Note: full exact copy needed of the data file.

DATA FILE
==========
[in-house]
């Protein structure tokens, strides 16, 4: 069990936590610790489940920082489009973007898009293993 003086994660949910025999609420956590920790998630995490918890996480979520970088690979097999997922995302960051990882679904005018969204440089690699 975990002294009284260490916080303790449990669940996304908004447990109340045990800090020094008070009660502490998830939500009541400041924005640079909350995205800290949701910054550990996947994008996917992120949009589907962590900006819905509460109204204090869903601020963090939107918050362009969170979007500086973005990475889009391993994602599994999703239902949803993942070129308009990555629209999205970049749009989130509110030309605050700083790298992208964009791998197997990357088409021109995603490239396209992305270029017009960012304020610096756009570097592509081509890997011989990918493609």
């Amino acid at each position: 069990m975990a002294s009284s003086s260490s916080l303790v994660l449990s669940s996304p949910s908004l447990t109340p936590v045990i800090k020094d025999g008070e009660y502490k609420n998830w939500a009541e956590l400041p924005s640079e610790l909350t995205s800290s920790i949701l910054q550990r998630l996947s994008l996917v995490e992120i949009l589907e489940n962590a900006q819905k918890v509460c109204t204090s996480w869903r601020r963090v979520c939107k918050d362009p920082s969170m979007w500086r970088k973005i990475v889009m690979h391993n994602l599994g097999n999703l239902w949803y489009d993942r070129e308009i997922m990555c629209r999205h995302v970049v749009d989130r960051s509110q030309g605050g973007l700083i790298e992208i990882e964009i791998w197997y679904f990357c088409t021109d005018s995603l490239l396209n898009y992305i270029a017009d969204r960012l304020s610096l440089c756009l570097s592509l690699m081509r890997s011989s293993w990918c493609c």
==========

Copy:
[in-house]
């Protein structure tokens, strides 16, 4: 069990936590610790489940920082489009973007898009293993 003086994660949910025999609420956590920790998630995490918890996480979520970088690979097999997922995302960051990882679904005018969204440089690699 975990002294009284260490916080303790449990669940996304908004447990109340045990800090020094008070009660502490998830939500009541400041924005640079909350995205800290949701910054550990996947994008996917992120949009589907962590900006819905509460109204204090869903601020963090939107918050362009969170979007500086973005990475889009391993994602599994999703239902949803993942070129308009990555629209999205970049749009989130509110030309605050700083790298992208964009791998197997990357088409021109995603490239396209992305270029017009960012304020610096756009570097592509081509890997011989990918493609």
């Amino acid at each position: 069990m975990a002294s009284s003086s260490s916080l303790v994660l449990s669940s996304p949910s908004l447990t109340p936590v045990i800090k020094d025999g008070e009660y502490k609420n998830w939500a009541e956590l400041p924005s640079e610790l909350t995205s800290s920790i949701l910054q550990r998630l996947s994008l996917v995490e992120i949009l589907e489940n962590a900006q819905k918890v509460c109204t204090s996480w869903r601020r963090v979520c939107k918050d362009p920082s969170m979007w500086r970088k973005i990475v889009m690979h391993n994602l599994g097999n999703l239902w949803y489009d993942r070129e308009i997922m990555c629209r999205h995302v970049v749009d989130r960051s509110q030309g605050g973007l700083i790298e992208i990882e964009i791998w197997y679904f990357c088409t021109d005018s995603l490239l396209n898009y992305i270029a017009d969204r960012l304020s610096l440089c756009l570097s592509l690699m081509r890997s011989s293993w990918c493609c």